iii. A conclusion, in which you sum up the general meaning of the text and the significance of the figures and forms being used. You should also give the implications of what is being addressed, and the relevance of these within a larger literary, historical, or philosophical context.

NB: If you are writing about a poem, include observations on the verse, rhyme schemes, and meter. It is a good idea to refer to a reference work on versification. If you are writing about a philosophical work, be familiar with philosophical references and definitions of concepts.
Caveat: Refrain from paraphrasing. Instead show through careful analysis of theme, style, and composition the way in which the main ideas of the text are conveyed.

Le commentaire composé

A commentaire composé is a methodologically codified commentary that focuses on themes in a particular text. This type of essay develops different areas of reflection through analytical argument. Such argumentation should clarify the reading that you are approaching by presenting components of the text from different perspectives. In contrast to the explication de texte, it is organized thematically rather than following the structure of the text to which it refers.
The format for a commentaire composé consists of:

i. An introduction, in which you present the question you have come up with, often in relation to a prompt commenting on a thematic or stylistic aspect of the text, such as “Montrez en quoi ce texte évoque l’amour courtois” or “Qu’apporte l’absence de la ponctuation dans ce texte ?” In this section, you will be expected to delineate your approach to the text and illustrate the trajectory of your ideas so that your readers will have a clear idea of the direction these ideas will take.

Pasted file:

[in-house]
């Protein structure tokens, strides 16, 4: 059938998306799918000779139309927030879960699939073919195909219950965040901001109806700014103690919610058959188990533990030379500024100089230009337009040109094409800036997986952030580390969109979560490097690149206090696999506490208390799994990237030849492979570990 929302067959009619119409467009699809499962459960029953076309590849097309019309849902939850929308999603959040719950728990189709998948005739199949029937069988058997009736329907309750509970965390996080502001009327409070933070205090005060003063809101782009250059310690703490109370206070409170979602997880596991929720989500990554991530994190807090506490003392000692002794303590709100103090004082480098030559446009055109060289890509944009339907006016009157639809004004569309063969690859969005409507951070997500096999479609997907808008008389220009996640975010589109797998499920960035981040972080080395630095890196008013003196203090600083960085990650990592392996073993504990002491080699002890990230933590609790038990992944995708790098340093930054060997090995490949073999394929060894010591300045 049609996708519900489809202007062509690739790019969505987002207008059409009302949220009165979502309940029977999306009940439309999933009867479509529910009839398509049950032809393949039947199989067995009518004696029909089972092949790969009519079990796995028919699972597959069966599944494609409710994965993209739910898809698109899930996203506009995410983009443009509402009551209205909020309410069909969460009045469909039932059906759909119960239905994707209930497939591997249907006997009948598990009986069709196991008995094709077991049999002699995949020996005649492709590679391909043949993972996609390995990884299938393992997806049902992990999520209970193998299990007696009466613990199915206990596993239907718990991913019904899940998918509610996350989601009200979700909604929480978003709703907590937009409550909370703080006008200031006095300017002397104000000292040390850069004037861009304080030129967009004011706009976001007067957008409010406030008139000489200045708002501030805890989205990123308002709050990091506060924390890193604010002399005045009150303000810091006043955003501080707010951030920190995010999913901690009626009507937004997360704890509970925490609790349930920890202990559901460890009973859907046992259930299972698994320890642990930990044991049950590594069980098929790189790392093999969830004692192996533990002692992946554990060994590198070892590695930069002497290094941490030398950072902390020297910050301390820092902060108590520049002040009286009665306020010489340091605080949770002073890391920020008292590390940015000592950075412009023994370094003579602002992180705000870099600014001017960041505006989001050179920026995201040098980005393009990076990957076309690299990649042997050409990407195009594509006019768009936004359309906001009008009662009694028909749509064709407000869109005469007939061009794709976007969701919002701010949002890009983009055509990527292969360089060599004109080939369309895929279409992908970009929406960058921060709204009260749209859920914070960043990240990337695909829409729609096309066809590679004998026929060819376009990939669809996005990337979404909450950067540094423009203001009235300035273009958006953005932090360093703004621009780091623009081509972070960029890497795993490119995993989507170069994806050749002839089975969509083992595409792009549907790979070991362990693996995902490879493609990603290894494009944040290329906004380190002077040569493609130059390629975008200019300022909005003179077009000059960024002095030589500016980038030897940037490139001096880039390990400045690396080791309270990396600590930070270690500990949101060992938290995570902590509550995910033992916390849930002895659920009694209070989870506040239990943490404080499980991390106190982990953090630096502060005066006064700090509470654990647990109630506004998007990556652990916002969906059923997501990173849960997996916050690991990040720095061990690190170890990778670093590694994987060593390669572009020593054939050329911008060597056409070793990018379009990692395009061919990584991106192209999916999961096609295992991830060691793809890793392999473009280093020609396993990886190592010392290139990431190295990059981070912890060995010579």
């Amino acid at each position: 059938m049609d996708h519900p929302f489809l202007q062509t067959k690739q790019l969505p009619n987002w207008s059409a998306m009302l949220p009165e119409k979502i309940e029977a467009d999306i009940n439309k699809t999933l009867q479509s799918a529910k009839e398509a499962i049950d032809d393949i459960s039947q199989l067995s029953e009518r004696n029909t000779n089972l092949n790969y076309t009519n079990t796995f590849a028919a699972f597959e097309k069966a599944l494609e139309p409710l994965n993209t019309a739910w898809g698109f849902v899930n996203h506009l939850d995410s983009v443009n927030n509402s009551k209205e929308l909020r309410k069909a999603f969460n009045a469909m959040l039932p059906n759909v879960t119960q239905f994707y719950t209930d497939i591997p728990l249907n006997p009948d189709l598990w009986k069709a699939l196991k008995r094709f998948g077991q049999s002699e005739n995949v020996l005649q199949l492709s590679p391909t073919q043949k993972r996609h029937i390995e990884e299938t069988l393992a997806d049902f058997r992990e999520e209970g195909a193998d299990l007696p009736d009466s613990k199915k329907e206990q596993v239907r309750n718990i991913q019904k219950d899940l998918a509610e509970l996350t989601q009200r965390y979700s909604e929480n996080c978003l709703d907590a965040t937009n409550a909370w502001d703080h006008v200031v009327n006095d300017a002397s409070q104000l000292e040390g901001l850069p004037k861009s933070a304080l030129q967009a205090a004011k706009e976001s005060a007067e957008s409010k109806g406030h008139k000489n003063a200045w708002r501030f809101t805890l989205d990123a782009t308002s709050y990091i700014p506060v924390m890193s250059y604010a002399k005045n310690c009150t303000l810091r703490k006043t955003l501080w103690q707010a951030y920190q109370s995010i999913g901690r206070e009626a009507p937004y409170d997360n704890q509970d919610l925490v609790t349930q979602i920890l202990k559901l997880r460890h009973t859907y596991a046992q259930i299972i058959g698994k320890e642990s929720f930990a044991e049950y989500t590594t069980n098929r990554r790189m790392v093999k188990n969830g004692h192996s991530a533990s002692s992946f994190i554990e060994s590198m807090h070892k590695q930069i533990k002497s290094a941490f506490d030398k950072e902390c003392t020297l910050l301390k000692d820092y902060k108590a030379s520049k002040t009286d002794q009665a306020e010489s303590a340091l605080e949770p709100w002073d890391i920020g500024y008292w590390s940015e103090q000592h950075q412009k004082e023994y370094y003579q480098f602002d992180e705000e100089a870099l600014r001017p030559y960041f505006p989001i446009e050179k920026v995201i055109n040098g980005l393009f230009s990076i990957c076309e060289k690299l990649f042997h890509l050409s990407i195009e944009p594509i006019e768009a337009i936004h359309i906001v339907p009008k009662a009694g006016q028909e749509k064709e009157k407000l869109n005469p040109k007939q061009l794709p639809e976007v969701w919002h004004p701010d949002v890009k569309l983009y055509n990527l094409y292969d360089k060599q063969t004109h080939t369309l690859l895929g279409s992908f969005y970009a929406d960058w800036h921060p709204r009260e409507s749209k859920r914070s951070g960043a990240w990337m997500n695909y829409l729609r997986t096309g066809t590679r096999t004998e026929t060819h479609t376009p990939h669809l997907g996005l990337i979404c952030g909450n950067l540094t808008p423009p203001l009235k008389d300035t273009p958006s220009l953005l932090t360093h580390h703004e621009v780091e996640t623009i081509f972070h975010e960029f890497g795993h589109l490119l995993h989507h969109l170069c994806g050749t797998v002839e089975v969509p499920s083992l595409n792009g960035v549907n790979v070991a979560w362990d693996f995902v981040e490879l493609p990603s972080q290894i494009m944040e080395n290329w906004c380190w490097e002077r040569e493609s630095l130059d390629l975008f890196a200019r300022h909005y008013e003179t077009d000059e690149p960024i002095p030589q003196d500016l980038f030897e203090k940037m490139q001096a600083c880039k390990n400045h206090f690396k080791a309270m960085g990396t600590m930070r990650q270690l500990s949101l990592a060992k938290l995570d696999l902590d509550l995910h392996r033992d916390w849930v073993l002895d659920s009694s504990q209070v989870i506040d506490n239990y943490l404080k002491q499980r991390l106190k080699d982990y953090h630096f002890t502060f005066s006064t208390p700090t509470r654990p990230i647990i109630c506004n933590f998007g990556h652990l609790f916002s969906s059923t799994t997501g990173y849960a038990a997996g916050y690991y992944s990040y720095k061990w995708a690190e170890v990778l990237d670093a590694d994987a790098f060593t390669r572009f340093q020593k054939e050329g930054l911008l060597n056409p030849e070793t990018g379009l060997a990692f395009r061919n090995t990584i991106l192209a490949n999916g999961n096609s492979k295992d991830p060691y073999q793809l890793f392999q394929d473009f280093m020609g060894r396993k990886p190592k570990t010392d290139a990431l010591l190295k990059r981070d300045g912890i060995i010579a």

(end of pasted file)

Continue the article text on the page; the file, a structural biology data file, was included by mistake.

ii. A tripartite body, in which you explore the question you have come up with, citing specific examples in the text that are especially pertinent to the areas of reflection you wish to explore. These citations should be explained and connected to the broad themes of your commentary, all the while providing details that draw the readers’ attention to your areas of inquiry. These different areas of inquiry may initially seem disparate or even contradictory, but eventually come together to form a harmonious reading that addresses different aspects of the text. The more obvious characteristics of the text should illuminate its subtler aspects, which allows for acute insight into the question that you are in the process of exploring.

iii. A conclusion, in which you evaluate your reading and synthesize its different areas of inquiry. This is where you may include your own opinions, but make sure that the preceding sections of your commentaire remain analytical and supported by evidence that you find in the text.

NB: Looking at verb tenses, figures of speech, and other aspects that contribute to the form of the text will help situate your reader, as will commenting on the register of language, whether this language is ornate, plain, reflects a style soutenu, or less formal patterns of speech.

Caveat: Quotations do not replace observations or comments on the text. Explain your quotations and situate them well within your own text.

La dissertation

The dissertation is a personal, organized, and methodical reflection on a precise question that refers to a corpus of writing. Referring to this corpus, you may be asked questions along the lines of “Que pensez-vous de l’équivalence entre l’amour et la chanson exprimée dans ces textes ?” or “Est-ce que la sagesse et la folie ont les mêmes sources?” This type of essay allows for an exploration of a question through knowledge of a corpus as well as through an individual’s cultural knowledge.